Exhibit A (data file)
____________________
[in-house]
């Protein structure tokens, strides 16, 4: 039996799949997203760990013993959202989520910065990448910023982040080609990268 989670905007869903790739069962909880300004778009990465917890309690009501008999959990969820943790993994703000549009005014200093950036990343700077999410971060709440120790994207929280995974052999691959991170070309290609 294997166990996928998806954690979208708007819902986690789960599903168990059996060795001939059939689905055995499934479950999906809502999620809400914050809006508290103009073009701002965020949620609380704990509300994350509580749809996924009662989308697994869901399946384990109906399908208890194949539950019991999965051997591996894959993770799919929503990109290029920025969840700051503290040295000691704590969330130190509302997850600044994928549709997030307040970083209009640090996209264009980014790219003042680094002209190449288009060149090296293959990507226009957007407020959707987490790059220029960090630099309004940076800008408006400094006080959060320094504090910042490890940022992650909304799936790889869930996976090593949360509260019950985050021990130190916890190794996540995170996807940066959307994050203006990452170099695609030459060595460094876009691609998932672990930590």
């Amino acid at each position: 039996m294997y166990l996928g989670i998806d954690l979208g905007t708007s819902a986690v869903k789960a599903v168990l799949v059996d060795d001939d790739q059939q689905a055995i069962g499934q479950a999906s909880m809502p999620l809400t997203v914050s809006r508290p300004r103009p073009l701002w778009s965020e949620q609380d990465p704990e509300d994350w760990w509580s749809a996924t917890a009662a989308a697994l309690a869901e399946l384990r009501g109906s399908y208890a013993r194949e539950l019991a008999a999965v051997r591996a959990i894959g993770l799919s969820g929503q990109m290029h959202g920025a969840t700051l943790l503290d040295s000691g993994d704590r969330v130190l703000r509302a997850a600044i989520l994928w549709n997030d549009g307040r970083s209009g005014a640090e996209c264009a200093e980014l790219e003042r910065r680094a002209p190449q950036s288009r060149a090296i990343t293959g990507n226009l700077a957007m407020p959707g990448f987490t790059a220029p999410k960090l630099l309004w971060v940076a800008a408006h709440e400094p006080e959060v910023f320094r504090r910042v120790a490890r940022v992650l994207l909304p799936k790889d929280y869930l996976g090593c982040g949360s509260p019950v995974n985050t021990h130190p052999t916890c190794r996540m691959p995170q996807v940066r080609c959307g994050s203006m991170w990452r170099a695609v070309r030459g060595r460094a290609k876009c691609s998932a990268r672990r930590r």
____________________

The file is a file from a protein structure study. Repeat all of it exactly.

[in-house]
């Protein structure tokens, strides 16, 4: 039996799949997203760990013993959202989520910065990448910023982040080609990268 989670905007869903790739069962909880300004778009990465917890309690009501008999959990969820943790993994703000549009005014200093950036990343700077999410971060709440120790994207929280995974052999691959991170070309290609 294997166990996928998806954690979208708007819902986690789960599903168990059996060795001939059939689905055995499934479950999906809502999620809400914050809006508290103009073009701002965020949620609380704990509300994350509580749809996924009662989308697994869901399946384990109906399908208890194949539950019991999965051997591996894959993770799919929503990109290029920025969840700051503290040295000691704590969330130190509302997850600044994928549709997030307040970083209009640090996209264009980014790219003042680094002209190449288009060149090296293959990507226009957007407020959707987490790059220029960090630099309004940076800008408006400094006080959060320094504090910042490890940022992650909304799936790889869930996976090593949360509260019950985050021990130190916890190794996540995170996807940066959307994050203006990452170099695609030459060595460094876009691609998932672990930590």
């Amino acid at each position: 039996m294997y166990l996928g989670i998806d954690l979208g905007t708007s819902a986690v869903k789960a599903v168990l799949v059996d060795d001939d790739q059939q689905a055995i069962g499934q479950a999906s909880m809502p999620l809400t997203v914050s809006r508290p300004r103009p073009l701002w778009s965020e949620q609380d990465p704990e509300d994350w760990w509580s749809a996924t917890a009662a989308a697994l309690a869901e399946l384990r009501g109906s399908y208890a013993r194949e539950l019991a008999a999965v051997r591996a959990i894959g993770l799919s969820g929503q990109m290029h959202g920025a969840t700051l943790l503290d040295s000691g993994d704590r969330v130190l703000r509302a997850a600044i989520l994928w549709n997030d549009g307040r970083s209009g005014a640090e996209c264009a200093e980014l790219e003042r910065r680094a002209p190449q950036s288009r060149a090296i990343t293959g990507n226009l700077a957007m407020p959707g990448f987490t790059a220029p999410k960090l630099l309004w971060v940076a800008a408006h709440e400094p006080e959060v910023f320094r504090r910042v120790a490890r940022v992650l994207l909304p799936k790889d929280y869930l996976g090593c982040g949360s509260p019950v995974n985050t021990h130190p052999t916890c190794r996540m691959p995170q996807v940066r080609c959307g994050s203006m991170w990452r170099a695609v070309r030459g060595r460094a290609k876009c691609s998932a990268r672990r930590r």